Reply
  • hipnetic - Tuesday, October 5, 2010 - link

    I agree with most of your comments. I think most people are missing the fact that this is a great iPhone/iPad/iPod Touch accessory. If you don't already own one of those, then it's easy to find fault with the Apple TV, but if you do own one of those, the Apple TV is a great addition to the family. Once AirPlay hits and Apple starts advertising this on TV, every iOS device owner will want one of these (or one for every room in their house). Remember, they've sold over 120 million iOS devices, so even a fraction of that number will mean millions of Apple TV units sold.

    My one disagreement is that I actually prefer the older FrontRow UI, so I'm glad that my own content uses that mode. Less glad that I have to go through a couple of extra clicks to get to my own content. That said, I think it's a bit odd that they offer one (and only UI) for the content they're peddling, and a different one for your own content. I'd like to see them offer the flexibility (even if buried under Settings) to set the display mode to whichever you prefer. Me, I prefer to view all my movies in a list (or filtered by genre), rather than a tile view of coverart.

    The big problem for me right now is that there is a bug of some sort that results in dropped frames or stutter every few seconds, which appears to be *more* frequent/noticeable when the movie has fully loaded to the buffer (which seems counterintuitive). Not many have noticed this yet, but as more users (who plan on streaming their own content) get their hands on one, I expect to see the problem more widely reported.
    Reply
  • Ammohunt - Monday, October 4, 2010 - link

    I ordered one of these the other day since the current full ATX HTPC i have is mainly used to stream itunes and netflix i couldn't warrant the $300 for a smaller form factor HTPC Setup at about $300(alot of the parts i already had) for the rare web surfing. My needs may change in the future for for $100 what do i have to lose? Reply
  • Mumrik - Monday, October 4, 2010 - link

    I was very surprised to see that Anand didn't kick Apple's ass all over the place in the Final Words for selling a media box that can't show 1080P content. I guess I feel this is a far larger issue than Anand did in this review. Reply
  • B3an - Monday, October 4, 2010 - link

    Anand seems to be pretty bias with Apple's useless toys.
    Also the comments get deleted on here that dont put this review or Apple in a good light.
    Reply
  • Dustin Sklavos - Tuesday, October 5, 2010 - link

    Like yours, right?

    And which review were you reading? The one I'm looking at wasn't very happy with the Apple TV. I do agree that not showing 1080p is an issue, but on most televisions it really is going to be like splitting hairs. With HD video content and animation, the difference between 720p and 1080p is often a pretty mild one.

    That said, even though 1080p playback would basically be a checkbox feature instead of a serious benefit, the lack of it (among other things) is enough to turn me off of the Apple TV, and even Anand said to wait for the newer Roku boxes and the Boxee Box.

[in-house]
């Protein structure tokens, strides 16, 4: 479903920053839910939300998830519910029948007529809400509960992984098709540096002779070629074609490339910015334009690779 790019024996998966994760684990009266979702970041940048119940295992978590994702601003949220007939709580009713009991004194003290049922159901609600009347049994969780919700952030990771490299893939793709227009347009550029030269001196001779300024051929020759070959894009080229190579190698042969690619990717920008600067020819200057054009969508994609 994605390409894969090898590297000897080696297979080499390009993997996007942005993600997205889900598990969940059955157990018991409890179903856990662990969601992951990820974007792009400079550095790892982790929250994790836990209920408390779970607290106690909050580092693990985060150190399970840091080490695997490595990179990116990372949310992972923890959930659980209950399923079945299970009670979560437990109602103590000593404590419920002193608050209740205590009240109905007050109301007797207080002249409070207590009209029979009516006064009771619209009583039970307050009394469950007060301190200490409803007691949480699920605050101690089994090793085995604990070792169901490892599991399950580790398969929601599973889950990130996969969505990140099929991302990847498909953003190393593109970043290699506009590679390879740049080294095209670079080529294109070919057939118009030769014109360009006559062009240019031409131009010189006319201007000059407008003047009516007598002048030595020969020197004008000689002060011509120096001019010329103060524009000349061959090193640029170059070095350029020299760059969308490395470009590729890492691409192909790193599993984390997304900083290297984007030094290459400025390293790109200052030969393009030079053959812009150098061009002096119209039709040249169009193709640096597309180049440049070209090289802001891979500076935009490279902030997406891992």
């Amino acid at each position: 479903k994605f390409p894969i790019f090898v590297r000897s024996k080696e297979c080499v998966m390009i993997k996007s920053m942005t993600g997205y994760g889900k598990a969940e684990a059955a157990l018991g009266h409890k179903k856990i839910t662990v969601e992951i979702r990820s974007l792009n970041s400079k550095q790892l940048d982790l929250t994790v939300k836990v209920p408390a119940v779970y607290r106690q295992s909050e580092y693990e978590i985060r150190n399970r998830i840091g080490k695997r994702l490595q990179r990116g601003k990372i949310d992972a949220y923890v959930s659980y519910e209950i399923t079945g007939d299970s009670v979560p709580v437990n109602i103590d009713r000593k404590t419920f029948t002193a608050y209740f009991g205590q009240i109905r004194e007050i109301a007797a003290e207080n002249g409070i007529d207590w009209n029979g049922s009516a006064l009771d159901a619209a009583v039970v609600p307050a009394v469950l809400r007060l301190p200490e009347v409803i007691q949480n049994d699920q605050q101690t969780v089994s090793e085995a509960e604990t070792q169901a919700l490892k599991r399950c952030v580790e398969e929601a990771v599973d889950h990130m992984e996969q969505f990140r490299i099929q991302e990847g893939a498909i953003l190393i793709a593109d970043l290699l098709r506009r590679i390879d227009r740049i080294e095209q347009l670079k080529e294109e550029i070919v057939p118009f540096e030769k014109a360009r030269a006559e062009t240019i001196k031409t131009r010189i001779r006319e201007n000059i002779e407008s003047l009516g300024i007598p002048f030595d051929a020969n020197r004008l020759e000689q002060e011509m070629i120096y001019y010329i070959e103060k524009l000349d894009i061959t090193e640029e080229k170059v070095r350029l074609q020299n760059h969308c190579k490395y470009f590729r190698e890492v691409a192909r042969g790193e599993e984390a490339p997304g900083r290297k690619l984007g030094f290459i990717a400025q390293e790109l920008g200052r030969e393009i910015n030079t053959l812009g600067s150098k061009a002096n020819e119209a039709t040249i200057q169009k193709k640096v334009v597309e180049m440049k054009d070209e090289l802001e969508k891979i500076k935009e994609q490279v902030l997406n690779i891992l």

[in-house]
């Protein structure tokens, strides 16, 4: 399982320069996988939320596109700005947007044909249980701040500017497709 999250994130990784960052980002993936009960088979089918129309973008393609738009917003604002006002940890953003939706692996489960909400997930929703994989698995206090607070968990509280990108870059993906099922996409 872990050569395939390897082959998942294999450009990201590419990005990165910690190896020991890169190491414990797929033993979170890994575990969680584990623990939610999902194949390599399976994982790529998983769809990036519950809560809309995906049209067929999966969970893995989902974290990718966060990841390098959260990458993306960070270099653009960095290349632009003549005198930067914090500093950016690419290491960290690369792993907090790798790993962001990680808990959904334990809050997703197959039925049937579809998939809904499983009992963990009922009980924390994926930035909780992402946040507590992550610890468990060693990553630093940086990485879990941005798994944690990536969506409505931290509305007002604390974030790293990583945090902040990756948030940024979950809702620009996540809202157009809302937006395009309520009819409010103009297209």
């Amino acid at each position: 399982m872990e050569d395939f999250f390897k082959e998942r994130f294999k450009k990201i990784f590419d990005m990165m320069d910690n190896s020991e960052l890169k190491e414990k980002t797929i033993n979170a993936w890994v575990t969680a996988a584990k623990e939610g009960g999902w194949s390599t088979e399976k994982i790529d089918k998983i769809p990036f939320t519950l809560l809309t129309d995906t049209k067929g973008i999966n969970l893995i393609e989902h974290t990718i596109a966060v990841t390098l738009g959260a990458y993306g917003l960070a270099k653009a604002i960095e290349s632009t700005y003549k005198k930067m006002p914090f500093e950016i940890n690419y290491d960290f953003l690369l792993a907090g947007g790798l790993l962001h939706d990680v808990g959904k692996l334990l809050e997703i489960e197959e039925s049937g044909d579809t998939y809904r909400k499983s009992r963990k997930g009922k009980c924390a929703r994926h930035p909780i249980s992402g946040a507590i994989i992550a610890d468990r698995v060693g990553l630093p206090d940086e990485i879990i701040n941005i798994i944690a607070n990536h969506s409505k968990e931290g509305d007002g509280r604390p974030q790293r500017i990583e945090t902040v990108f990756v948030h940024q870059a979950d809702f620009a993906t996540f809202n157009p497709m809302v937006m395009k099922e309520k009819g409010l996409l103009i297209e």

Reply
  • Spazweasel - Monday, October 4, 2010 - link

    I bought one of these beasties a few days ago, and I'm impressed.

    I primarily use it for NetFlix streaming. That alone makes it worthwhile for me. Compared to even the cheapest HTPC it's much cheaper, and from a power consumption point of view it's an even better deal (it uses only 10% of the power of even the most lightweight Atom-based HTPC). Picture quality is quite good, easily as good as or better than cable (cleanly-compressed 720p looks better than overcompressed 1080p any day), and the user interface is excellent.

    Complaints about the Apple TV seem to be more about the content than the device itself. "I can't watch blahblah" has nothing to do with what you are trying to play it on; that's a matter for Apple's business development effort, not the engineers. Is your favorite TV show not available? Point the finger at the show's provider, not Apple. Plenty of content providers are making plenty of money through Apple, it's not like it's a losing proposition.

    Could Apple TV replace a cable set-top box? Absolutely. Will it? Ask AT&T, Comcast, Warner Cable, etc. I'm sure Apple would be very happy to include that functionality. The reason it doesn't is strictly because cable providers like to rent cable decoder boxes for exorbitant rates (really, Comcast, ten dollars a box per month plus another 7 for "HD technology fee" for something that costs maybe 100 dollars to make?). Cable companies aren't charities, that's a big revenue stream, okay fine. But they don't get to point fingers at anyone but themselves about it.

    As for being able to play torrents downloaded from pirate sites... yeah, go right ahead. I have no interest in that kind of behavior, and Apple has no interest in explicitly supporting pirated content either. If someone is dead set on viewing pirated movies, they should grab a copy of ffmpeg (for free... that's why they're a pirate, because they think they're entitled to free stuff that others have to pay for, right?). It does a bang-up job of converting formats and rescaling, including creating movie files which iTunes (also free) can play well, hence can be played through the Apple TV. Problem solved.

    I like my Apple TV, for good, objective, nonfanboyish reasons. It works well, it's inexpensive to buy and feed, it's small and unobtrusive, it has a good user interface, and was up and running in under 5 minutes from the moment the box was opened. What's to not like?
    Reply